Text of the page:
Monday, October 13, 2014

|| Blog Tour: Trust Me, I'm Lying by Mary Elizabeth Summer || This or That Interview + Giveaway!

Hello and welcome to the Trust Me, I'm Lying by Mary Elizabeth Summer blog tour!
Today I will be sharing all about this fantastic new book (which comes out tomorrow), as well as an author interview and of course a giveaway! Enjoy! 

Trust Me, I'm Lying
by Mary Elizabeth Summer
Publisher: Delacorte Press
Release Date: October 14th 2014
Genre: YA - Mystery > Thriller

Fans of Ally Carter, especially her Heist Society readers, will love this teen mystery/thriller with sarcastic wit, a hint of romance, and Ocean’s Eleven–inspired action.

Julep Dupree tells lies. A lot of them. She’s a con artist, a master of disguise, and a sophomore at Chicago’s swanky St. Agatha High, where her father, an old-school grifter with a weakness for the ponies, sends her to so she can learn to mingle with the upper crust. For extra spending money Julep doesn’t rely on her dad—she runs petty scams for her classmates while dodging the dean of students and maintaining an A+ (okay, A-) average.

But when she comes home one day to a ransacked apartment and her father gone, Julep’s carefully laid plans for an expenses-paid golden ticket to Yale start to unravel. Even with help from St. Agatha’s resident Prince Charming, Tyler Richland, and her loyal hacker sidekick, Sam, Julep struggles to trace her dad’s trail of clues through a maze of creepy stalkers, hit attempts, family secrets, and worse, the threat of foster care. With everything she has at stake, Julep’s in way over her head . . . but that’s not going to stop her from using every trick in the book to find her dad before his mark finds her. Because that would be criminal.

“A sexy love triangle and madcap mystery . . . I loved this book.” —Jennifer Echols, author ofDirty Little Secret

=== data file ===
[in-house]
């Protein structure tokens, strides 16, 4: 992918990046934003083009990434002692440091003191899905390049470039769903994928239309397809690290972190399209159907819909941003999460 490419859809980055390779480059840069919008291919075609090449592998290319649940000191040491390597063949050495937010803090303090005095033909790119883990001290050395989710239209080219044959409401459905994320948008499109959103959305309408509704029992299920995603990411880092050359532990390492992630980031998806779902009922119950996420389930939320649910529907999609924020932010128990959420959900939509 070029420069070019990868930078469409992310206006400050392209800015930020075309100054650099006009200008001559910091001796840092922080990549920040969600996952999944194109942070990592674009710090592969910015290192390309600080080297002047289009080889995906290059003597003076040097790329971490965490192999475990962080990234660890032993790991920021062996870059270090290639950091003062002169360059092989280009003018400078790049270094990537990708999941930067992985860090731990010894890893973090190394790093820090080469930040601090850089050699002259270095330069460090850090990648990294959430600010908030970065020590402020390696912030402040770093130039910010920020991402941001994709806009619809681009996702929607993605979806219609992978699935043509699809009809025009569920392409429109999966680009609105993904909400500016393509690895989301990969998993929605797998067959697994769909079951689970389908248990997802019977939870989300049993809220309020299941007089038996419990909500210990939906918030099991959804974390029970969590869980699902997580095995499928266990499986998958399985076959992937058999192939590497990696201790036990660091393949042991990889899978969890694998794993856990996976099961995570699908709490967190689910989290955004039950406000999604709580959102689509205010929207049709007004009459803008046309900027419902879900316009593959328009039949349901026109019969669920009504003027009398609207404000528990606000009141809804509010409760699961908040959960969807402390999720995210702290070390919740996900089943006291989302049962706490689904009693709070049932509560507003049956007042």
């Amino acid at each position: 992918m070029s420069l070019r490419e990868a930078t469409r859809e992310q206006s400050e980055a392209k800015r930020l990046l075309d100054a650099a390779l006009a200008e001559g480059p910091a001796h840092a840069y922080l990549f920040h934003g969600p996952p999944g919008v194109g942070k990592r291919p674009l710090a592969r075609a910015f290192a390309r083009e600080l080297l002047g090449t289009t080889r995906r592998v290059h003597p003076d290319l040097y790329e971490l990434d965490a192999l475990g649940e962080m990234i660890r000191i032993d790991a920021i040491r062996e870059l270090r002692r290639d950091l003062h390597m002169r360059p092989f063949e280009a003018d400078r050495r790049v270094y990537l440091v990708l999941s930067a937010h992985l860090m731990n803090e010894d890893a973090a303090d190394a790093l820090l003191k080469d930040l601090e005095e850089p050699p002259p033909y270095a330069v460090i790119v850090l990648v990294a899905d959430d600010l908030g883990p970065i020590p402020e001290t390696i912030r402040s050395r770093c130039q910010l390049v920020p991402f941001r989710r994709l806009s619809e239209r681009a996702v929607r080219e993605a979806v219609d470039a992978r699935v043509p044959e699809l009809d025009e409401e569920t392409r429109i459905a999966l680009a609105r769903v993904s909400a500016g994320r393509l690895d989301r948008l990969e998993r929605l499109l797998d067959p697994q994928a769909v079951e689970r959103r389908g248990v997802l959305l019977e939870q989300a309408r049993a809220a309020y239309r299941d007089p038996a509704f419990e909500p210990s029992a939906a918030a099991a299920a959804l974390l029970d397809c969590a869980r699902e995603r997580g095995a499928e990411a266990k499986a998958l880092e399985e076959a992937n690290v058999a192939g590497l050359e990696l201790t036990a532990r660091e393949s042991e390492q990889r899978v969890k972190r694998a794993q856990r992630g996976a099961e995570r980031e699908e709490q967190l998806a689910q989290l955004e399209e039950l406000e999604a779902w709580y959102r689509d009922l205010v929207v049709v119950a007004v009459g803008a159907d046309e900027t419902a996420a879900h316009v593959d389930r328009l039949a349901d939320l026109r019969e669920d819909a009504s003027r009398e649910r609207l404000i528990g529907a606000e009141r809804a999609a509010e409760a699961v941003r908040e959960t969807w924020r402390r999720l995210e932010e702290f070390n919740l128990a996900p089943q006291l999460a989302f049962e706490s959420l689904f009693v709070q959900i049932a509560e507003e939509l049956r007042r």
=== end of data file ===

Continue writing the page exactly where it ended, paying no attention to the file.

“Buckle up! You’re in for a wild and funny ride. I fell in love with the fresh and snarky voice of 16-year-old con artist Julep Dupree. This book has it all: homework and hit men, prom drama and silencers.” —April Henry, New York Times bestselling author of Girl, Stolen

“Summer creates a standout character in Julep. She lies and cheats with so much confidence and skill that readers will cheer her on, but she also adheres to her own strict moral code. The nature of the crime her father is caught up in, when revealed, just ratchets up the suspense. A memorable debut; here’s hoping for a lot more from Summer.” —Kirkus Reviews

“Julep’s investigations and quick escapes keep the high-stakes story entertaining and readers guessing…” – Publisher’s Weekly

by Mary Elizabeth Summer


“Hey, Julep. Got a sec?” Murphy Donovan—a soft, bespectacled nerd from my biology class—stops me before I get very far.
“You happen to have a decent cup of espresso on your person?” I say.
“Not on me, no.”
“Then if you want to talk, you’ll have to walk me.”
He falls into step like a well-trained puppy, but he seems to need a little prodding in the talking department.
“So is this a social call?” I ask.
“No. That is, um, I’d like to”—he lowers his voice and looks over his shoulder at the students flitting hither and yon around us—“hire you.”
“I see. How can I be of service?”
“I want you to get Bryn Halverson to go to the fall formal with me,” he all but whispers.
I consider his request as I shift my bag. I could do it. Easily, in fact. All it takes is a modified fiddle game. My brain is already spinning the con, assessing resources, gauging the mark. But I’d like a little more information before I take the job.
“The Bryn Halverson?” I say. “Head JV cheerleader, homecoming court, failing Spanish—that Bryn Halverson?”
“She’s failing Spanish?”
“Focus, Murphy.”
“Yes, her,” Murphy answers.
“Do you mind if I ask why?”
He drops his gaze to his hands. “I like her,” he mumbles.
“You and every other straight, red-blooded American male,” I say, more truthful than kind. I don’t need to drag this out of him. I can do the job without it. But how I approach the job affects him, and understanding his motivations lets me know how far I can go.
“I liked her before. I’ve liked her since middle school, when she had braces and frizzy hair and was whipping all our butts at algebra.”
I sigh and give him a sympathetic look. I’m going to take the job, of course, but I’m not thrilled about it. Not because I’m opposed to manipulating Bryn, but because I already know Murphy’s going to get trampled. And since Murphy’s a tech-club buddy of Sam’s, Sam is not going to be pleased if I help Bryn break Murphy’s heart.
“Honestly, Murphy, it would be easier if you just wanted the social status.”
“So you’ll do it?”
I nod reluctantly. “Yes. But you’ll probably regret it.”
“How much?”